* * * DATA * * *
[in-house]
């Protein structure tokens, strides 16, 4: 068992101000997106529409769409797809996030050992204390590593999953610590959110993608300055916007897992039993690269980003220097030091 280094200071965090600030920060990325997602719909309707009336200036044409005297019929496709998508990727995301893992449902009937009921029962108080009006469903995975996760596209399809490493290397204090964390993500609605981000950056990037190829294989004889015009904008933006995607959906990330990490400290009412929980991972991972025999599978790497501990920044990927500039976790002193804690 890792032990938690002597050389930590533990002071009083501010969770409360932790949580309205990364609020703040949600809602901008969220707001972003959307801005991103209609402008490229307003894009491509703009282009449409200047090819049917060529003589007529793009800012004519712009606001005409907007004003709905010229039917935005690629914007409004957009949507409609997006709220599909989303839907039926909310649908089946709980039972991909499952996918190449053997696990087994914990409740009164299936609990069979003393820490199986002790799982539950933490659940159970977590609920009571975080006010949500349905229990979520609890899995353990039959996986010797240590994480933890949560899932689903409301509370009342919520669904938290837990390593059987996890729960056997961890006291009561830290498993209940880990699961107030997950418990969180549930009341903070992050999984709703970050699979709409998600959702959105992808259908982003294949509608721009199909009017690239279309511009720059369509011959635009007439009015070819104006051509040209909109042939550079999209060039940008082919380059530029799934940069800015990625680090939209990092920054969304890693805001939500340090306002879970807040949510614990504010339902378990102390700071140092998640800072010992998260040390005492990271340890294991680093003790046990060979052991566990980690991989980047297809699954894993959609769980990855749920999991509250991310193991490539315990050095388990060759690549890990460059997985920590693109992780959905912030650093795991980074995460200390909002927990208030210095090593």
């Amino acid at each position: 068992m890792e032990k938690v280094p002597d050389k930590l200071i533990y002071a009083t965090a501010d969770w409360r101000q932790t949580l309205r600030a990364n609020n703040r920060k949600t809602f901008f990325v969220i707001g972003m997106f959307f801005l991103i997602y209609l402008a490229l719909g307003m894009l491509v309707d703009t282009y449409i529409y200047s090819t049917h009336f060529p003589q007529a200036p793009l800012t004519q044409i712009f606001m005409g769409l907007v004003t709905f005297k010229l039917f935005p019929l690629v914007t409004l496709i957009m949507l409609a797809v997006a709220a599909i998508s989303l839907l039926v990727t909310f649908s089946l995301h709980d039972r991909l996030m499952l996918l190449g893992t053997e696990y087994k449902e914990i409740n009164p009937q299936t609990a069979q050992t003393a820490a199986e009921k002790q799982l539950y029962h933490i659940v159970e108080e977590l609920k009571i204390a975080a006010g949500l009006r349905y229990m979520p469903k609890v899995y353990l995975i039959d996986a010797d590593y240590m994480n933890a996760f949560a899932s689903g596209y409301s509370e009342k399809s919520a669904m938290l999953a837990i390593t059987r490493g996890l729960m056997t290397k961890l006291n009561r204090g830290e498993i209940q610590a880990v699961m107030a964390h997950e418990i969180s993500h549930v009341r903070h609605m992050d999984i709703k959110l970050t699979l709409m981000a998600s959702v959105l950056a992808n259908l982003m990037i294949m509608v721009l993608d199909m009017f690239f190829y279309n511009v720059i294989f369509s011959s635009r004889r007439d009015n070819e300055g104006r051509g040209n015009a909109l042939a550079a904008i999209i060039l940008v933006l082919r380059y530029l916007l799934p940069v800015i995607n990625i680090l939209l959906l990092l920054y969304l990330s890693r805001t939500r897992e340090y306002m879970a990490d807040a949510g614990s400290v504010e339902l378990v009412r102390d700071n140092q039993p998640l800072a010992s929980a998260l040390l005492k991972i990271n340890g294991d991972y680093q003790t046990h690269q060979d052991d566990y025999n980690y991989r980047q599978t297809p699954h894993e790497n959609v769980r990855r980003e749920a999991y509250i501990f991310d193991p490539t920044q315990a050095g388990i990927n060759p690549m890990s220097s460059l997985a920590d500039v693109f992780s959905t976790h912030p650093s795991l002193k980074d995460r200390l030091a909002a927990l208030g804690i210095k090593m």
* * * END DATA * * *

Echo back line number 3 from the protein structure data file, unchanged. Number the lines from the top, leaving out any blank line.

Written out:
């Amino acid at each position: 068992m890792e032990k938690v280094p002597d050389k930590l200071i533990y002071a009083t965090a501010d969770w409360r101000q932790t949580l309205r600030a990364n609020n703040r920060k949600t809602f901008f990325v969220i707001g972003m997106f959307f801005l991103i997602y209609l402008a490229l719909g307003m894009l491509v309707d703009t282009y449409i529409y200047s090819t049917h009336f060529p003589q007529a200036p793009l800012t004519q044409i712009f606001m005409g769409l907007v004003t709905f005297k010229l039917f935005p019929l690629v914007t409004l496709i957009m949507l409609a797809v997006a709220a599909i998508s989303l839907l039926v990727t909310f649908s089946l995301h709980d039972r991909l996030m499952l996918l190449g893992t053997e696990y087994k449902e914990i409740n009164p009937q299936t609990a069979q050992t003393a820490a199986e009921k002790q799982l539950y029962h933490i659940v159970e108080e977590l609920k009571i204390a975080a006010g949500l009006r349905y229990m979520p469903k609890v899995y353990l995975i039959d996986a010797d590593y240590m994480n933890a996760f949560a899932s689903g596209y409301s509370e009342k399809s919520a669904m938290l999953a837990i390593t059987r490493g996890l729960m056997t290397k961890l006291n009561r204090g830290e498993i209940q610590a880990v699961m107030a964390h997950e418990i969180s993500h549930v009341r903070h609605m992050d999984i709703k959110l970050t699979l709409m981000a998600s959702v959105l950056a992808n259908l982003m990037i294949m509608v721009l993608d199909m009017f690239f190829y279309n511009v720059i294989f369509s011959s635009r004889r007439d009015n070819e300055g104006r051509g040209n015009a909109l042939a550079a904008i999209i060039l940008v933006l082919r380059y530029l916007l799934p940069v800015i995607n990625i680090l939209l959906l990092l920054y969304l990330s890693r805001t939500r897992e340090y306002m879970a990490d807040a949510g614990s400290v504010e339902l378990v009412r102390d700071n140092q039993p998640l800072a010992s929980a998260l040390l005492k991972i990271n340890g294991d991972y680093q003790t046990h690269q060979d052991d566990y025999n980690y991989r980047q599978t297809p699954h894993e790497n959609v769980r990855r980003e749920a999991y509250i501990f991310d193991p490539t920044q315990a050095g388990i990927n060759p690549m890990s220097s460059l997985a920590d500039v693109f992780s959905t976790h912030p650093s795991l002193k980074d995460r200390l030091a909002a927990l208030g804690i210095k090593m």